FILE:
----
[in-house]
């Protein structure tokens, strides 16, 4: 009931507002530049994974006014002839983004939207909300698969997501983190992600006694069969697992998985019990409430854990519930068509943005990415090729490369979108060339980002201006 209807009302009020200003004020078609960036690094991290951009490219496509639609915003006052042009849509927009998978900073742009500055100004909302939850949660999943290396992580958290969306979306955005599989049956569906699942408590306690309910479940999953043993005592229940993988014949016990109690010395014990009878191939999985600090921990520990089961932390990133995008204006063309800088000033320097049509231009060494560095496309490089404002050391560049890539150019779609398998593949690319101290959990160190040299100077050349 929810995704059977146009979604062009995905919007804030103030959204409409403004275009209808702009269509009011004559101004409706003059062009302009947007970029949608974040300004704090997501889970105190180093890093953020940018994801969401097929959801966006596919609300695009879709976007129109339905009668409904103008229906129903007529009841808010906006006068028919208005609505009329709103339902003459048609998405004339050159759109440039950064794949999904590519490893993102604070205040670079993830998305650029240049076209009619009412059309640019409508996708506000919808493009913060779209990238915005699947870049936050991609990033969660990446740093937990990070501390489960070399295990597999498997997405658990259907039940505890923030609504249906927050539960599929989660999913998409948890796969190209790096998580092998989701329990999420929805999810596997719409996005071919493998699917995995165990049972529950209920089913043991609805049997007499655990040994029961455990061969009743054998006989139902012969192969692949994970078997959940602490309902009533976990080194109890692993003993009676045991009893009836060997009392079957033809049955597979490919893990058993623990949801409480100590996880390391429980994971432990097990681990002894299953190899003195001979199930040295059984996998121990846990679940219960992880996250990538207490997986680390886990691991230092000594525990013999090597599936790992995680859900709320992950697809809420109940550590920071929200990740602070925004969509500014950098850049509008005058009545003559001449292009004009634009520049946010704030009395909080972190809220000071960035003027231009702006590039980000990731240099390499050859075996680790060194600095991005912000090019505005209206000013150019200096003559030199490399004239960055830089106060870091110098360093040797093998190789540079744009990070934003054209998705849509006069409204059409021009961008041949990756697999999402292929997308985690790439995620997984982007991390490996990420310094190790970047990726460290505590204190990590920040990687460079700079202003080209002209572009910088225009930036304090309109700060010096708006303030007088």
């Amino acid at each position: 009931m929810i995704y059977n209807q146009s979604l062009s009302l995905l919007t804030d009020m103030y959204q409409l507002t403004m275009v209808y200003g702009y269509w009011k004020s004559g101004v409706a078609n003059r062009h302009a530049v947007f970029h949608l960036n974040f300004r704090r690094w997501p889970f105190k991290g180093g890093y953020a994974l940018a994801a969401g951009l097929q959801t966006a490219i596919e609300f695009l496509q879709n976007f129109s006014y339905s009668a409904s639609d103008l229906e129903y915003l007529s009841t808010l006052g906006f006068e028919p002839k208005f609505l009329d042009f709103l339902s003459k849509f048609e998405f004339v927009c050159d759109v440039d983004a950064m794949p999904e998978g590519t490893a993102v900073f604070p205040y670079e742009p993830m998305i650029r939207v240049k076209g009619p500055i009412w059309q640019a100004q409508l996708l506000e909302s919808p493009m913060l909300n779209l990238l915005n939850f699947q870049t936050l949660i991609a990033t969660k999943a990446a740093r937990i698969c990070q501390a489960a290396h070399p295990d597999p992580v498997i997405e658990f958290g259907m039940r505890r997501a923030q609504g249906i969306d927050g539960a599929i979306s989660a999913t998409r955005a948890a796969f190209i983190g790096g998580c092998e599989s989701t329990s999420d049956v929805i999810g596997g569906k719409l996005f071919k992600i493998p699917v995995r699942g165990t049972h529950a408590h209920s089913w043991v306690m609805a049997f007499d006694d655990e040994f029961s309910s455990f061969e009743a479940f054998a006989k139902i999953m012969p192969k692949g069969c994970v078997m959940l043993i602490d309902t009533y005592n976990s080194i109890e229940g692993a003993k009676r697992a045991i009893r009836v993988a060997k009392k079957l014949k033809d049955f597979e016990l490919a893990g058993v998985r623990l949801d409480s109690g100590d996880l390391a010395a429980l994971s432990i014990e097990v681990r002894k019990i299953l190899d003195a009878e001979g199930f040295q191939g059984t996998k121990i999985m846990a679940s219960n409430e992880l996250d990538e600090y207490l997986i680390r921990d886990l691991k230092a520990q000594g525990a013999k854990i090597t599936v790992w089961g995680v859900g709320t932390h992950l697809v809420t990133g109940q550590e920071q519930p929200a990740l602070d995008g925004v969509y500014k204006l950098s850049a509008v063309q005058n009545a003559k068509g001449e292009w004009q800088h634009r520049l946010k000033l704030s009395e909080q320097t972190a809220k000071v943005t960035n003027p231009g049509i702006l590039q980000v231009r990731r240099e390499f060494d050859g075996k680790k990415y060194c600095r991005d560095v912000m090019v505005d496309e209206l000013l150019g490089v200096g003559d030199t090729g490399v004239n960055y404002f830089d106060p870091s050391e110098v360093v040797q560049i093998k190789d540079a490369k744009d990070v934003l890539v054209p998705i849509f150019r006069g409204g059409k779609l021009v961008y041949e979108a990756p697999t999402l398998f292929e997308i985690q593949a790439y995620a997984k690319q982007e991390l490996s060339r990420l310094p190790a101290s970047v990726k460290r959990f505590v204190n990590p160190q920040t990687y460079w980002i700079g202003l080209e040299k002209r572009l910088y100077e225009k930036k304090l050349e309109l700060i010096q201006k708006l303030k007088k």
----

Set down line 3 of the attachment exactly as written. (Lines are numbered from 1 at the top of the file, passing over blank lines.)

């Amino acid at each position: 009931m929810i995704y059977n209807q146009s979604l062009s009302l995905l919007t804030d009020m103030y959204q409409l507002t403004m275009v209808y200003g702009y269509w009011k004020s004559g101004v409706a078609n003059r062009h302009a530049v947007f970029h949608l960036n974040f300004r704090r690094w997501p889970f105190k991290g180093g890093y953020a994974l940018a994801a969401g951009l097929q959801t966006a490219i596919e609300f695009l496509q879709n976007f129109s006014y339905s009668a409904s639609d103008l229906e129903y915003l007529s009841t808010l006052g906006f006068e028919p002839k208005f609505l009329d042009f709103l339902s003459k849509f048609e998405f004339v927009c050159d759109v440039d983004a950064m794949p999904e998978g590519t490893a993102v900073f604070p205040y670079e742009p993830m998305i650029r939207v240049k076209g009619p500055i009412w059309q640019a100004q409508l996708l506000e909302s919808p493009m913060l909300n779209l990238l915005n939850f699947q870049t936050l949660i991609a990033t969660k999943a990446a740093r937990i698969c990070q501390a489960a290396h070399p295990d597999p992580v498997i997405e658990f958290g259907m039940r505890r997501a923030q609504g249906i969306d927050g539960a599929i979306s989660a999913t998409r955005a948890a796969f190209i983190g790096g998580c092998e599989s989701t329990s999420d049956v929805i999810g596997g569906k719409l996005f071919k992600i493998p699917v995995r699942g165990t049972h529950a408590h209920s089913w043991v306690m609805a049997f007499d006694d655990e040994f029961s309910s455990f061969e009743a479940f054998a006989k139902i999953m012969p192969k692949g069969c994970v078997m959940l043993i602490d309902t009533y005592n976990s080194i109890e229940g692993a003993k009676r697992a045991i009893r009836v993988a060997k009392k079957l014949k033809d049955f597979e016990l490919a893990g058993v998985r623990l949801d409480s109690g100590d996880l390391a010395a429980l994971s432990i014990e097990v681990r002894k019990i299953l190899d003195a009878e001979g199930f040295q191939g059984t996998k121990i999985m846990a679940s219960n409430e992880l996250d990538e600090y207490l997986i680390r921990d886990l691991k230092a520990q000594g525990a013999k854990i090597t599936v790992w089961g995680v859900g709320t932390h992950l697809v809420t990133g109940q550590e920071q519930p929200a990740l602070d995008g925004v969509y500014k204006l950098s850049a509008v063309q005058n009545a003559k068509g001449e292009w004009q800088h634009r520049l946010k000033l704030s009395e909080q320097t972190a809220k000071v943005t960035n003027p231009g049509i702006l590039q980000v231009r990731r240099e390499f060494d050859g075996k680790k990415y060194c600095r991005d560095v912000m090019v505005d496309e209206l000013l150019g490089v200096g003559d030199t090729g490399v004239n960055y404002f830089d106060p870091s050391e110098v360093v040797q560049i093998k190789d540079a490369k744009d990070v934003l890539v054209p998705i849509f150019r006069g409204g059409k779609l021009v961008y041949e979108a990756p697999t999402l398998f292929e997308i985690q593949a790439y995620a997984k690319q982007e991390l490996s060339r990420l310094p190790a101290s970047v990726k460290r959990f505590v204190n990590p160190q920040t990687y460079w980002i700079g202003l080209e040299k002209r572009l910088y100077e225009k930036k304090l050349e309109l700060i010096q201006k708006l303030k007088k």